**Bayes in everyday medicine**

For a similar problem in the medical world, consider a setting similar to what we encounter in clinical practice every day:

Suppose a drug test is 99% sensitive and 99% specific. That is, the test will produce 99% true positive results for drug users and 99% true negative results for non-drug users. Suppose that 0.5% of people are users of the drug. If a randomly selected individual tests positive, what is the probability he or she is a user?

Normally, we would trust that test. The patient tested positive, so he took the drug. Or did he? Bayesian statistics can help tune the answer. The real, Bayesian, probability is – surprisingly – only 33%.

It follows the same logic as the XKCD cartoon. Because drug use occurs less frequent than the test being false positive, your end result is fraught with risk of error. There is a 1% chance of a false positive test result, but only a 0.5% chance the person being tested is a drug user. So the false positive will come out twice as often as you will encounter an actual drug user. Wikipedia explains it in detail here. Bayes’ thinking would dictate that you account for this pre-test flaw in your assessment of the test result.

**Ace of Bayes**

Still, we tend to get tricked to believe the answer when the sensitivity/specificity is looking good, or if the p’s are all nice and low. Bayes helps correcting this and skew the result by taking into account relevant pre-test conditions – hopefully skewing your answer towards something more meaningful.

In the settings mentioned above, Bayesian statistics can help put a number on our clinical/common sense judgement, to weight different diagnosis against each other. I find the concept of Bayesian statistics fascinating, and a useful way of thinking to try to navigate through tests, articles and statistics trying to apply it all to my patients and clinical practice.

*For an easy-to-understand introduction to Bayesian statistics, have a look at this online book: Think Bayes. It’s not written for doctors, but the first few chapters, before it goes deeper into programming, is an excellent description of Bayes theorem and the logic behind it and how to apply it.*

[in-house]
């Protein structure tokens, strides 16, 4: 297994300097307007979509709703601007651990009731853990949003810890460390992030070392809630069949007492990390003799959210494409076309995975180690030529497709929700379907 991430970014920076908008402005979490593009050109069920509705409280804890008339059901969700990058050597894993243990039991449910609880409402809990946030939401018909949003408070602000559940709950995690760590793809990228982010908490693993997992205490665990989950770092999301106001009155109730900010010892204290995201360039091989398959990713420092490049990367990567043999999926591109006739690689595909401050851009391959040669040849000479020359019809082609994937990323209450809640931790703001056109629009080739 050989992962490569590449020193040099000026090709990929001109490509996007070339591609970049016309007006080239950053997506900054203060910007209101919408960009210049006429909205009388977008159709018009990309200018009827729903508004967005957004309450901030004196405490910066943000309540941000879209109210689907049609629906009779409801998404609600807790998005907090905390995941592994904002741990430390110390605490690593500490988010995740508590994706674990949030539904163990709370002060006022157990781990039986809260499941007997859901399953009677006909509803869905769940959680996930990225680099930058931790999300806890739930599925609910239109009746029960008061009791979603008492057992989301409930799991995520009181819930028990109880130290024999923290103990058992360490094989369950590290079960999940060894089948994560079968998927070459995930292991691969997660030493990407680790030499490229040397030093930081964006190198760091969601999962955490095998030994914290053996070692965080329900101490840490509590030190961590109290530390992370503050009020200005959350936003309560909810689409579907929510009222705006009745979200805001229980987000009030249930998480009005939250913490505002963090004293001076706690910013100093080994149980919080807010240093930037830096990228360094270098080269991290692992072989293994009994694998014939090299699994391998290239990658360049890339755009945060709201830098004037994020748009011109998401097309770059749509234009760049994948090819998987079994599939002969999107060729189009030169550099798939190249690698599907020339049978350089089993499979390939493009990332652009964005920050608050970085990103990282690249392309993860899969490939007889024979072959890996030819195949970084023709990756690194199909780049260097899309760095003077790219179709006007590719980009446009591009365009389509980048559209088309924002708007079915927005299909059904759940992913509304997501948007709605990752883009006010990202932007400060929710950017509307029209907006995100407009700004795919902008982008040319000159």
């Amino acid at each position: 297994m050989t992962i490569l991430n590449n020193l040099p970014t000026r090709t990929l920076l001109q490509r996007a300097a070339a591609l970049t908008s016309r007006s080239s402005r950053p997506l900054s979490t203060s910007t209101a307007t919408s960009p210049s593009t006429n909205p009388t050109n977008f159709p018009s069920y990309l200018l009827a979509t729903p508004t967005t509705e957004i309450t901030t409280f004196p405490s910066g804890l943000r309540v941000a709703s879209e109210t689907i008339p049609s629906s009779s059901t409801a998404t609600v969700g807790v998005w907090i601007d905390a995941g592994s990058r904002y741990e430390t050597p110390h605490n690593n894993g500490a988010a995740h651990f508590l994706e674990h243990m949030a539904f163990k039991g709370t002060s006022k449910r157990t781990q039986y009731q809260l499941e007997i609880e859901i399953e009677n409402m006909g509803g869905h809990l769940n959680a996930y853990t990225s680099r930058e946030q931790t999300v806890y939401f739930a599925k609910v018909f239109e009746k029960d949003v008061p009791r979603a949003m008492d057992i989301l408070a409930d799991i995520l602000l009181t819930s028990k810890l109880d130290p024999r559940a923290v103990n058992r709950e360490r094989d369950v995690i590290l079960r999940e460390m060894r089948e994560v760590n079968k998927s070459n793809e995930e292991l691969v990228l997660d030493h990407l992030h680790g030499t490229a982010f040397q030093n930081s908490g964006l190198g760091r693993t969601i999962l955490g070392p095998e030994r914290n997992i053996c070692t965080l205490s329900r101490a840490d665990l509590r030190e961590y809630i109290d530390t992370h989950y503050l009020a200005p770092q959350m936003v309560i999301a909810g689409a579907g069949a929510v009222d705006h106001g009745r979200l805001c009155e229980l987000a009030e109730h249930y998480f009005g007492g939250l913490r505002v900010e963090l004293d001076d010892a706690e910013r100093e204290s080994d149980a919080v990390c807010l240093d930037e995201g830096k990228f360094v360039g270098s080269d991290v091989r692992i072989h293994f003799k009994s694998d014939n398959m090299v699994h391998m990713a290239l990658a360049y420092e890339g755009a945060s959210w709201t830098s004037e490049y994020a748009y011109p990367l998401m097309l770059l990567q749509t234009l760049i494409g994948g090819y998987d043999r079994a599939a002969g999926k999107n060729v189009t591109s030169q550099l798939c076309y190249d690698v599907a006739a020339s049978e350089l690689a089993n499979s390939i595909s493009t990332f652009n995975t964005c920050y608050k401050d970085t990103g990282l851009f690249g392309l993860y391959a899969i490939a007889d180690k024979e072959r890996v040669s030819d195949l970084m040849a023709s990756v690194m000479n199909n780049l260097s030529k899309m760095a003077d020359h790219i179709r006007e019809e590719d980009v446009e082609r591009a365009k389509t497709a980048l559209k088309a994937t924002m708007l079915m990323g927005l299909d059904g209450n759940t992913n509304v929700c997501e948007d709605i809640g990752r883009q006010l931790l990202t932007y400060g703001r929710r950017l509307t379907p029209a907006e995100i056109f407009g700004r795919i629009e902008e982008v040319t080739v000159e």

*Also, to see a great example of how Bayesian statistics can come up with surprising, but correct, answers – answers that common sense just won’t understand – read the Monty Hall problem. The Monty Hall problem will drive you mad.*

Love it. I had to google the ‘all your base are belong to us’ quip (wasnt familiar with that meme)…..and the XKCD cartoon is super geeky

…yet this explanation is one of the shortest and most clear that I have seen and should be required reading for any clinician.

Great writing, good topic…very useful. Keep it up!

Thanks Tim! The post is a bit different from our more usual critical care stuff, but came as a result of me struggling with statistics and Bayes. And XKCD helped me… I find writing a post is the best way to get my head around things. If I was able to somewhat explain the thinking behind Bayes in simple terms, I reached my goal.

We often hide some more or less obscure references in our posts, so we’re always happy when someone gets them. And XKCD is so over the top geeky that just the geekiness in itself makes me smile sometimes. I’ll be very disappointed if the creator of XKCD doesn’t look like an older version of the stereotyped geeks from an 80’s high school comedy.

Anyway, the thinking behind Bayes statistics is proving more and more useful the more I apply it. It helps build some common sense into statistics and relating it to my everyday clinical work.